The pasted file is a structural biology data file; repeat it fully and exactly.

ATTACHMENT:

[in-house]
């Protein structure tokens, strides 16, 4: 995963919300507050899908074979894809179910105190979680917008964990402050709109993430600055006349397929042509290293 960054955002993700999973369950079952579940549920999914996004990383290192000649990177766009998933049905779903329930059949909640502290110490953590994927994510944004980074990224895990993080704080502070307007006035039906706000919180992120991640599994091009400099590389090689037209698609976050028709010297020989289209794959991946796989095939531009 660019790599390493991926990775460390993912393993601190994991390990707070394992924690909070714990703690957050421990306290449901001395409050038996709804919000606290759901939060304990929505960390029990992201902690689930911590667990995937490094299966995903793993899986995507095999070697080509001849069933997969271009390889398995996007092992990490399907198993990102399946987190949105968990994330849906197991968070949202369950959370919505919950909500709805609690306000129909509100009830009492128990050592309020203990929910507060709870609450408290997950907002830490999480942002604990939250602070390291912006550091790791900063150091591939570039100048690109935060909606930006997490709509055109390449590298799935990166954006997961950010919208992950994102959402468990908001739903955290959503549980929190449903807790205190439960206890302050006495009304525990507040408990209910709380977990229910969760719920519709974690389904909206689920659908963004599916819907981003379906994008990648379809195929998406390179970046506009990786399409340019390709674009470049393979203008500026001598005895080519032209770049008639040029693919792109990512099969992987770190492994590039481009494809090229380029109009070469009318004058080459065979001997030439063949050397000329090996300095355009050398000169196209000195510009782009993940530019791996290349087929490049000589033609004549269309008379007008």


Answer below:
[in-house]
């Protein structure tokens, strides 16, 4: 995963919300507050899908074979894809179910105190979680917008964990402050709109993430600055006349397929042509290293 960054955002993700999973369950079952579940549920999914996004990383290192000649990177766009998933049905779903329930059949909640502290110490953590994927994510944004980074990224895990993080704080502070307007006035039906706000919180992120991640599994091009400099590389090689037209698609976050028709010297020989289209794959991946796989095939531009 660019790599390493991926990775460390993912393993601190994991390990707070394992924690909070714990703690957050421990306290449901001395409050038996709804919000606290759901939060304990929505960390029990992201902690689930911590667990995937490094299966995903793993899986995507095999070697080509001849069933997969271009390889398995996007092992990490399907198993990102399946987190949105968990994330849906197991968070949202369950959370919505919950909500709805609690306000129909509100009830009492128990050592309020203990929910507060709870609450408290997950907002830490999480942002604990939250602070390291912006550091790791900063150091591939570039100048690109935060909606930006997490709509055109390449590298799935990166954006997961950010919208992950994102959402468990908001739903955290959503549980929190449903807790205190439960206890302050006495009304525990507040408990209910709380977990229910969760719920519709974690389904909206689920659908963004599916819907981003379906994008990648379809195929998406390179970046506009990786399409340019390709674009470049393979203008500026001598005895080519032209770049008639040029693919792109990512099969992987770190492994590039481009494809090229380029109009070469009318004058080459065979001997030439063949050397000329090996300095355009050398000169196209000195510009782009993940530019791996290349087929490049000589033609004549269309008379007008």